With more than 2,000 years of history, Lyon boasts an array of incredible places to visit – from the biggest public garden in France to the streets rich with Renaissance architecture.
Musée des beaux-arts de Lyon
– Home to an incredible array of works by many of the world’s great artists (including the likes of Rubens, Rembrandt, Monet, Gauguin, Van Gogh, Cézanne, Matisse, Picasso, Francis Bacon amongst many more), the Musée des beaux-arts de Lyon is an art lover’s paradise. Established in 1801, and housed within an ancient Benedictine convent, the museum itself is as captivating as the masterpieces inside.
Parc de la Tête d'Or
– Literally translating to Park of the Golden Head, this 290-acre stretch of land is the largest urban park in the whole of France. The large lake in the centre of the park is a popular boating spot, and the small zoo is home to giraffes, deer, primates and more. For sports fans, the park also hosts a velodrome, mini-golf course, boules court and more.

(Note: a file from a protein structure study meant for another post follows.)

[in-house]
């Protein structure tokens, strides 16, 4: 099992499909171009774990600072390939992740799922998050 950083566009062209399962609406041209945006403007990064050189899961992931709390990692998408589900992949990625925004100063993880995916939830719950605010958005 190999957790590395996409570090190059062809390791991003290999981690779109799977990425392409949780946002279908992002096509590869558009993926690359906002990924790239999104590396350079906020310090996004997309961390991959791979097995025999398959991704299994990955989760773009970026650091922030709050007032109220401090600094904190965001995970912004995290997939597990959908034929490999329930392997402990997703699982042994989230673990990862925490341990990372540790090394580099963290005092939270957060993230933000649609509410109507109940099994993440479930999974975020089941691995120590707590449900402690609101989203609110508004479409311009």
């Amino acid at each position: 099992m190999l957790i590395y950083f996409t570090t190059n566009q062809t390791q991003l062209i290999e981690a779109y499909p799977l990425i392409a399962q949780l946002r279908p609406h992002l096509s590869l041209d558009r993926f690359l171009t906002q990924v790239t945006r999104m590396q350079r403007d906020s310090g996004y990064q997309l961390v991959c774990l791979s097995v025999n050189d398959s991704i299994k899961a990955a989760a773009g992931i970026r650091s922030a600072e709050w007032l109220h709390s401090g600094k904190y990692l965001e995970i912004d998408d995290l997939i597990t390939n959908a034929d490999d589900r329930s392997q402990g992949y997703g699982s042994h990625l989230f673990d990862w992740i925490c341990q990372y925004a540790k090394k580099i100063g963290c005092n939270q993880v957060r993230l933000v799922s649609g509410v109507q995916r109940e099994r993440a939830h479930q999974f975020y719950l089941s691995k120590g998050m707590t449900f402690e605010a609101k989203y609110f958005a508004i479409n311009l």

The unusual name of the park emerged from a legend suggesting the land could be the site of buried treasure, featuring a golden depiction of Christ’s head.
Place des Terreaux
– Considered by many to be the heart of Lyon, the Place des Terreaux is very much the cultural centre of the city. Bordered by the magnificent Lyon City Hall and the aforementioned Musée des beaux-arts de Lyon; the Place des Terreaux is a square located in Lyon’s 1st arrondissement. Dating back to the 13th century, the Place des Terreaux remains enduringly popular with locals and visitors alike.
Basilica of Notre-Dame de Fourvière
– Built overlooking the city, the Basilica of Notre-Dame de Fourvière is a reassuring sight for the Lyonnais who built the 18th-century church in dedication to the Virgin Mary, who is attributed with saving the city from the bubonic plague. The basilica plays a major role in Lyon’s annual Festival of Lights – when candles are lit throughout the city to pay tribute to the Virgin Mary.
Musée gallo-romain de Fourvière
– Positioned near an authentic Roman theatre, and half buried in the Fourvière hill, on the edge of the archaeological site; the Musée gallo-romain de Fourvière is a museum dedicated to the history of the Gallo-Roman civilisation of Lyon. A series of exhibitions transport guests 2,000 years back in time to when Lyon was a refugee camp for Romans fleeing Vienne.